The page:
EL DORADO HILLS, Calif. (KTXL) — Cooking has become a necessary skill during the stay-at-home restriction and that necessity inspired “The Quarantine Cookbook.”
The author, from El Dorado Hills in Northern California, is not your typical chef.
“You melt peanut butter with the chocolate chips and then, when you’re done with that, you put in marshmallows,” said middle school student Dylan Smith.
That recipe is for Dylan’s rocky road bars but he hasn’t just been dabbling in making sweets. With some help, he has developed a cookbook for anyone who has been forced to stay home.
“I started getting interested in the kitchen when I was 4 or so,” explained Dylan. “My mom finally started letting me join the action when I was around 5.”
That means at 12 years old, Dylan has been cooking for over half his life. Now, he also wants other kids to have an avenue through which to learn how to cook.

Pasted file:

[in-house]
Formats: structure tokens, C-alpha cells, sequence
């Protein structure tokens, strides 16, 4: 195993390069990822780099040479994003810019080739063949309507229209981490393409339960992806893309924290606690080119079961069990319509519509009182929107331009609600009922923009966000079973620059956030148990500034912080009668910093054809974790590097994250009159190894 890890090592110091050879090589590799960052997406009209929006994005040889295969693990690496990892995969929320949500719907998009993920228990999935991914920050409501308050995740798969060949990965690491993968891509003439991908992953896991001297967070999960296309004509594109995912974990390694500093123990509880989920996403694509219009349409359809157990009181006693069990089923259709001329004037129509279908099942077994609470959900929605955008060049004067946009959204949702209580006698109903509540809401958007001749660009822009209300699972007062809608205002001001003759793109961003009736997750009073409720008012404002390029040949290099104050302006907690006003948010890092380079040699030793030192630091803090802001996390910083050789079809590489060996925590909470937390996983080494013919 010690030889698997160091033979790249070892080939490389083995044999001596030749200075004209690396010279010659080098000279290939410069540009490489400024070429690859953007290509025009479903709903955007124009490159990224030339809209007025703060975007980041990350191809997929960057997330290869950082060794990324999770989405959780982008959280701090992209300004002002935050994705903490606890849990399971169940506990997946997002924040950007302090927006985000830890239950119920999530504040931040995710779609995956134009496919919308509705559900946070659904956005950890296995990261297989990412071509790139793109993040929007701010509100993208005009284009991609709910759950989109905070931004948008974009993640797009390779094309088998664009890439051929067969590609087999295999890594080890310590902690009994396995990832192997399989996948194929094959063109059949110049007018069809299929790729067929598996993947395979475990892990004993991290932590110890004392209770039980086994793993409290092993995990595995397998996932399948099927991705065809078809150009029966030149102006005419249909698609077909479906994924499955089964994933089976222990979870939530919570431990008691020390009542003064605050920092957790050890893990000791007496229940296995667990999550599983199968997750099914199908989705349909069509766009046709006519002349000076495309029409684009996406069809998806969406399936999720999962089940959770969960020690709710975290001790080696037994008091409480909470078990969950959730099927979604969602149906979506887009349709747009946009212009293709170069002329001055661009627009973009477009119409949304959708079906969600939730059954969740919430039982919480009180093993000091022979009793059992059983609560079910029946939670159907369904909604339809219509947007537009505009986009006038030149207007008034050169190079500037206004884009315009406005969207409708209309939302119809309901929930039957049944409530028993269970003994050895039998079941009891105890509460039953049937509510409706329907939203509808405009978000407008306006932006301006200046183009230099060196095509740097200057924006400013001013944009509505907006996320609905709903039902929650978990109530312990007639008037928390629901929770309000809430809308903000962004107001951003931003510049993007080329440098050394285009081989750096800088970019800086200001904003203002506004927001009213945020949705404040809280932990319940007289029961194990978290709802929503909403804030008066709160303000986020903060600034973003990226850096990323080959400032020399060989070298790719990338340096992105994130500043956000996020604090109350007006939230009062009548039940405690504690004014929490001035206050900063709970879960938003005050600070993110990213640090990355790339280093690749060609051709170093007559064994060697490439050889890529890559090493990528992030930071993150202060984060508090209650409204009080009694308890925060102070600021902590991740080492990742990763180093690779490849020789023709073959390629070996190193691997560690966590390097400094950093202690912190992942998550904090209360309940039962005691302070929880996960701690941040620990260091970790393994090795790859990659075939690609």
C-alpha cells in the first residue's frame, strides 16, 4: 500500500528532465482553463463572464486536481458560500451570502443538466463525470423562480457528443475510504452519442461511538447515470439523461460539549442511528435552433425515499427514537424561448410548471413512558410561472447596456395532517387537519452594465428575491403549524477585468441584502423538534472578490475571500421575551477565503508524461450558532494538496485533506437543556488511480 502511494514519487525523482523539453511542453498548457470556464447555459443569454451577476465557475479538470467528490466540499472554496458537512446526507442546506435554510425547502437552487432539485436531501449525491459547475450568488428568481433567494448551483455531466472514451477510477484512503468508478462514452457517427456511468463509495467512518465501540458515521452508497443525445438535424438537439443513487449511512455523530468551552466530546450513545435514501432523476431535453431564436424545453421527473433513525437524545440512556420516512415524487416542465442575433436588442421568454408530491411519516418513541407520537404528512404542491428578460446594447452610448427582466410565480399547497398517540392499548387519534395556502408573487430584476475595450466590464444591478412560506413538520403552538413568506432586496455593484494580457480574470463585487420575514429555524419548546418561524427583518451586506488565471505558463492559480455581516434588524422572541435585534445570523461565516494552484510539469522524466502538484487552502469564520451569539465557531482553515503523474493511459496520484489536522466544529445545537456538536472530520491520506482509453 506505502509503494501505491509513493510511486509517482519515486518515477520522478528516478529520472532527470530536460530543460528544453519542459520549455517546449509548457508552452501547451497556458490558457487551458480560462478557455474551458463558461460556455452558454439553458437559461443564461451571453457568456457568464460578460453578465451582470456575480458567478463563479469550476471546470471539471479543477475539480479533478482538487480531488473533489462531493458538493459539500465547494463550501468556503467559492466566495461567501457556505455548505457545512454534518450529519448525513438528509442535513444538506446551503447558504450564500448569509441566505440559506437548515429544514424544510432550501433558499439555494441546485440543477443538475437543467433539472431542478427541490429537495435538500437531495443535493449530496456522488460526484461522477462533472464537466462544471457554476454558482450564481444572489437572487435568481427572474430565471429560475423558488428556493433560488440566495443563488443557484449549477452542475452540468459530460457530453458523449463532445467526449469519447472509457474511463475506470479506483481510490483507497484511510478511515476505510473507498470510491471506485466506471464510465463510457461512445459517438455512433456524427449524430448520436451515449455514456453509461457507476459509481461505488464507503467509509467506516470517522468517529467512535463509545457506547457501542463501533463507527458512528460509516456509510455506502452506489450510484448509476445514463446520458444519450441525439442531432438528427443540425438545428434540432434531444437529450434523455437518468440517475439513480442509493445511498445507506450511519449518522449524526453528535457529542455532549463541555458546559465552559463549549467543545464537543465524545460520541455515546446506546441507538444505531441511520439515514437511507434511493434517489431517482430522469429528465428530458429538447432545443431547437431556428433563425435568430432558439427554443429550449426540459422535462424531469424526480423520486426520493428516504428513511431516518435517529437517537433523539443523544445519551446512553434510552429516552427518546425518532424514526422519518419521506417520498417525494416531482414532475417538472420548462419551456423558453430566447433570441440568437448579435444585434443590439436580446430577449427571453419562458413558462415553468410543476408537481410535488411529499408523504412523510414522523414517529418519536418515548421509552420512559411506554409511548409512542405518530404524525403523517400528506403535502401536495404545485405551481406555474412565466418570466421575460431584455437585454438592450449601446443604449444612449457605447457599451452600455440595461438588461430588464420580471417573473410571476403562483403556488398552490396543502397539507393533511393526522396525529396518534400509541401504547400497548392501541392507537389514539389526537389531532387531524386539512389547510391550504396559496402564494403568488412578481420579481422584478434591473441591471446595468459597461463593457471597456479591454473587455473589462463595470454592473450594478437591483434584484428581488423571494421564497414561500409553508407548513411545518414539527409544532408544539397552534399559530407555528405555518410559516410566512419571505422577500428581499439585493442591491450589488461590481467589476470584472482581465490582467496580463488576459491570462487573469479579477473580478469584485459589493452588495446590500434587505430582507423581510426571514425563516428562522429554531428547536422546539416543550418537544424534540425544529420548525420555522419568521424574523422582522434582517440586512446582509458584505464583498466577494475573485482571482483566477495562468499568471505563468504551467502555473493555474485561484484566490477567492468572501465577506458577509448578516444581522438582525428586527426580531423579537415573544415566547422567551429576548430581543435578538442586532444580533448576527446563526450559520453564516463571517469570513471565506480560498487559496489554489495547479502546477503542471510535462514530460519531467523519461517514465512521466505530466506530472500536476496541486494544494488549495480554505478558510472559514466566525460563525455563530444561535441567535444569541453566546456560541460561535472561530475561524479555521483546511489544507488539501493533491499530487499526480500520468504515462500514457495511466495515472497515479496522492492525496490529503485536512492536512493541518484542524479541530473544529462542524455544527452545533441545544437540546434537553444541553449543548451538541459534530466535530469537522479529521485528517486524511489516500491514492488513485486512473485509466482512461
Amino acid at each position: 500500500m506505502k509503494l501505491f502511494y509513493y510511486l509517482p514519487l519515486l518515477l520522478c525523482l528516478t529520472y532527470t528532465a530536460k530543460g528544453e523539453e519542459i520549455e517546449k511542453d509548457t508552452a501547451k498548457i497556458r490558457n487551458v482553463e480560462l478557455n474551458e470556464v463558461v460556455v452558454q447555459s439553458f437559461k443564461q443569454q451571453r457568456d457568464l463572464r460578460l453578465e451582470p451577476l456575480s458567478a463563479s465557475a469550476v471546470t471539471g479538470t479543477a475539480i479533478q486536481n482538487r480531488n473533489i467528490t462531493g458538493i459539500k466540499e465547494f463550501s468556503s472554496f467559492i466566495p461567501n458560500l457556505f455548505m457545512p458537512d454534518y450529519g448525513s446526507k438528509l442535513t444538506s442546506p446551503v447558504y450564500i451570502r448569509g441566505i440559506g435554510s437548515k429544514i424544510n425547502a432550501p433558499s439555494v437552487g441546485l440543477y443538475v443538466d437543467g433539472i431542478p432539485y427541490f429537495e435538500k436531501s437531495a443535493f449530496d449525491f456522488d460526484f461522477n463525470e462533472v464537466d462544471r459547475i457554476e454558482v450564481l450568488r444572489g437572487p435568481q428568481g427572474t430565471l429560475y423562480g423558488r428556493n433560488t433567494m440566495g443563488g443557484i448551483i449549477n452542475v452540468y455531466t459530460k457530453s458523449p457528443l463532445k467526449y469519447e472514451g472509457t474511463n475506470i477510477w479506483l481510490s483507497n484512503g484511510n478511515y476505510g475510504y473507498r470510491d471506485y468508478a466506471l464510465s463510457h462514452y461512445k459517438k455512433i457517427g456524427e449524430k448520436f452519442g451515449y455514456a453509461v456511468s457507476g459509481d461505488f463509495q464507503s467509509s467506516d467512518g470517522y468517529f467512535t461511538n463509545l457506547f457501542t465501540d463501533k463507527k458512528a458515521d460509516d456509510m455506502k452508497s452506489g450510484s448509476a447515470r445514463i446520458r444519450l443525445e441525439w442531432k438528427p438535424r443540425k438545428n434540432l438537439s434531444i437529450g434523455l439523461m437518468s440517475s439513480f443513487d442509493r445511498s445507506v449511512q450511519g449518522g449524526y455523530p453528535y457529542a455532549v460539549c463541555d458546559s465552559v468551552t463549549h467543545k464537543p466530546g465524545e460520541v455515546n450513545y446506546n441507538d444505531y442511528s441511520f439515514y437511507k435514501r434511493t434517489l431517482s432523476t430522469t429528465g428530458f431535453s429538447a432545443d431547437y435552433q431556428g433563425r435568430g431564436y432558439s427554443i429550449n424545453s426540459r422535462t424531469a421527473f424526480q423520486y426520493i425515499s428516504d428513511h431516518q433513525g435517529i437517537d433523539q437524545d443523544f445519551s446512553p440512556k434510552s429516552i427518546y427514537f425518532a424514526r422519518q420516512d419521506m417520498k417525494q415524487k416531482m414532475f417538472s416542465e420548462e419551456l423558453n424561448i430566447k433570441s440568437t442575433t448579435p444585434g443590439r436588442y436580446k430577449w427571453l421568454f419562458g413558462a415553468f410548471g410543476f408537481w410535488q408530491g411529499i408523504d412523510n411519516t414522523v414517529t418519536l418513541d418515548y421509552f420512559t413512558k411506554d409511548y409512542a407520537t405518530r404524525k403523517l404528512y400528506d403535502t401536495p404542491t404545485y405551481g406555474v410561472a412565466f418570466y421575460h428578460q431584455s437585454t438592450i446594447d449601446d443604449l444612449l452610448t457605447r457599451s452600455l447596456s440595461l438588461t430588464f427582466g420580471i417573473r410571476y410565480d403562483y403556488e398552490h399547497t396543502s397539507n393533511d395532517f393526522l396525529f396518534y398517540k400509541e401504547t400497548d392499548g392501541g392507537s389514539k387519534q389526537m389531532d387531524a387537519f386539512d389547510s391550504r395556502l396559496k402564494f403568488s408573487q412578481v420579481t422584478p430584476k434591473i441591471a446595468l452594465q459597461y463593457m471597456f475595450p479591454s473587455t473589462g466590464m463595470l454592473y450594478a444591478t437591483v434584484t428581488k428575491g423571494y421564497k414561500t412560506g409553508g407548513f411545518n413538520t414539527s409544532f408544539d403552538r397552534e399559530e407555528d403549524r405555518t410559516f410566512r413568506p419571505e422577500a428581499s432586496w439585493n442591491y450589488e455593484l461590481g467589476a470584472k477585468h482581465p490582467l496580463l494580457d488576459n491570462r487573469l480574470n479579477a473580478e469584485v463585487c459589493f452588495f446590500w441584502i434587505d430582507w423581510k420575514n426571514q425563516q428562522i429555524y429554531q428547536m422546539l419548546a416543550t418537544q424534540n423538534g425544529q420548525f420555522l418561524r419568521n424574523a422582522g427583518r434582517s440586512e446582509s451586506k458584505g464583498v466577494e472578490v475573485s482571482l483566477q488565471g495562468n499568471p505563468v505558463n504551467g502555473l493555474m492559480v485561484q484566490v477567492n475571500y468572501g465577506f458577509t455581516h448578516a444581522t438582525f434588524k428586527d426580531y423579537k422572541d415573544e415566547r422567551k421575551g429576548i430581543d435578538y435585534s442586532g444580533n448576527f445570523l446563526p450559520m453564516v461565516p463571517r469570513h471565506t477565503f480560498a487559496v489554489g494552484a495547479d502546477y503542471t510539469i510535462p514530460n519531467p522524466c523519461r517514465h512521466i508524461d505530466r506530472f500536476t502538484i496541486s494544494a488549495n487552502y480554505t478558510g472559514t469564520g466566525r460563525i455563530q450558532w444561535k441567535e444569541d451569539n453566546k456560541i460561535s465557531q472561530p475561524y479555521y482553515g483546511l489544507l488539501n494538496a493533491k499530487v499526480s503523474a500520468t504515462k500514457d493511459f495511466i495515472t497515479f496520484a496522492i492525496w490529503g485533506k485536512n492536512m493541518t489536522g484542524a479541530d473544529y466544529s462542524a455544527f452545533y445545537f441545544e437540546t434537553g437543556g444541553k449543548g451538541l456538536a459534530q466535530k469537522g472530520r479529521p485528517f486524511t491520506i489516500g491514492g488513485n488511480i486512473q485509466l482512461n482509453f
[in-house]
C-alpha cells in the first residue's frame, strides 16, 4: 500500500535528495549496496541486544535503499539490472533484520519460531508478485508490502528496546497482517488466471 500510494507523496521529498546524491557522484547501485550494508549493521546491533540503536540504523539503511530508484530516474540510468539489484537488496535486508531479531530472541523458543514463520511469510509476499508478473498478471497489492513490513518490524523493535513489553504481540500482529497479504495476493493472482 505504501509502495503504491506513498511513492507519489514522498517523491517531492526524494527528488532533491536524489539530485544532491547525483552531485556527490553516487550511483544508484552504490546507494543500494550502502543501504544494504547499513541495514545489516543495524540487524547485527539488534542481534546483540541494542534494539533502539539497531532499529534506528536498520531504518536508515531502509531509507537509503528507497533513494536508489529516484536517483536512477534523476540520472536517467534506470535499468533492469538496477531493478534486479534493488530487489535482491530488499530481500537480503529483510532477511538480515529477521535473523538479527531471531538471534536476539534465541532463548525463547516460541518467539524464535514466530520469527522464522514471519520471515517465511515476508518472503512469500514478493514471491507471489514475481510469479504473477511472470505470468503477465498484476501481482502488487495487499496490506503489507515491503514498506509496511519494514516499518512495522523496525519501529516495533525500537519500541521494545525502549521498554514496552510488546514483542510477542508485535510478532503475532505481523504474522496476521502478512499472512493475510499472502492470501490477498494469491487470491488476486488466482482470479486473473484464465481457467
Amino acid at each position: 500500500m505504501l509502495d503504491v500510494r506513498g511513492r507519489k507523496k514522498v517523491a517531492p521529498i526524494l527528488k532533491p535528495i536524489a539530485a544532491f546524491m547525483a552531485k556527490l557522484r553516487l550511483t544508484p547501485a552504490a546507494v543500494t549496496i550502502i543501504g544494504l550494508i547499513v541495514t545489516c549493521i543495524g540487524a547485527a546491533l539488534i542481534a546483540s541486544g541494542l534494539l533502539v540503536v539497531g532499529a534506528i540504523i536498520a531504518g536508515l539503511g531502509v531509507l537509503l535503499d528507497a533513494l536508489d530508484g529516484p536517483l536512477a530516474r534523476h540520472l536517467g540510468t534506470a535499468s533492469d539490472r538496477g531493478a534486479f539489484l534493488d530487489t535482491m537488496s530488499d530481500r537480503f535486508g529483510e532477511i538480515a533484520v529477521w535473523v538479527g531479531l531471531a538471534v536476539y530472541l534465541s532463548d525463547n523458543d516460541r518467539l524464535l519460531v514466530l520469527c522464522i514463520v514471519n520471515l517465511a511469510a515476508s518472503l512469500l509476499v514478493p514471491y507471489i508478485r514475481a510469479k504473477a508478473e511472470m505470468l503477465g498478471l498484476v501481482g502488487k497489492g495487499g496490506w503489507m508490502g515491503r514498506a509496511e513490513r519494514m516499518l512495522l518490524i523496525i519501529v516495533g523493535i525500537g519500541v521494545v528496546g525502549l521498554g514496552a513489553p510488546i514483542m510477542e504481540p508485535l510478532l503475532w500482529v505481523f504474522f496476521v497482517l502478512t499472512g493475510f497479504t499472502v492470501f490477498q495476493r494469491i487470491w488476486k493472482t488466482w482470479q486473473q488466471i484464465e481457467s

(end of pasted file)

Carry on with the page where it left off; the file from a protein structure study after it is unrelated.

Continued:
“So, we thought this would be the perfect opportunity because everybody has free time to teach kids to cook,” said Dylan.
Realizing that not everyone has his skills, he created a progression system.
“We have a scale system that will tell you if it’s easy, medium or hard. So, we have some easy, beginner stuff for newer cooks and some difficult stuff such as beef Wellington,” said Dylan.
Creating recipes was tough because some ingredients weren’t available at grocery stores and, of course, his recipes had to be tested.
“We’ve had some accidents, let’s say,” laughed Dylan.
His favorite recipes are the “Bad Monkey Garlic Bread” and a variety of pasta dish creations. The cookbook went beyond a home project when Dylan’s mom tried to help out a publisher friend.
“I sent him a copy of the book as, ‘Hey, do you want to make garlic bread for your wife who just got back from the hospital?’” said Michele Smith. “So, we have a national publisher doing hard copies as of yesterday.”
To be clear, cooking is not an obsession with Dylan, he also dabbles in computer design and art. But he is considering becoming a chef in the future.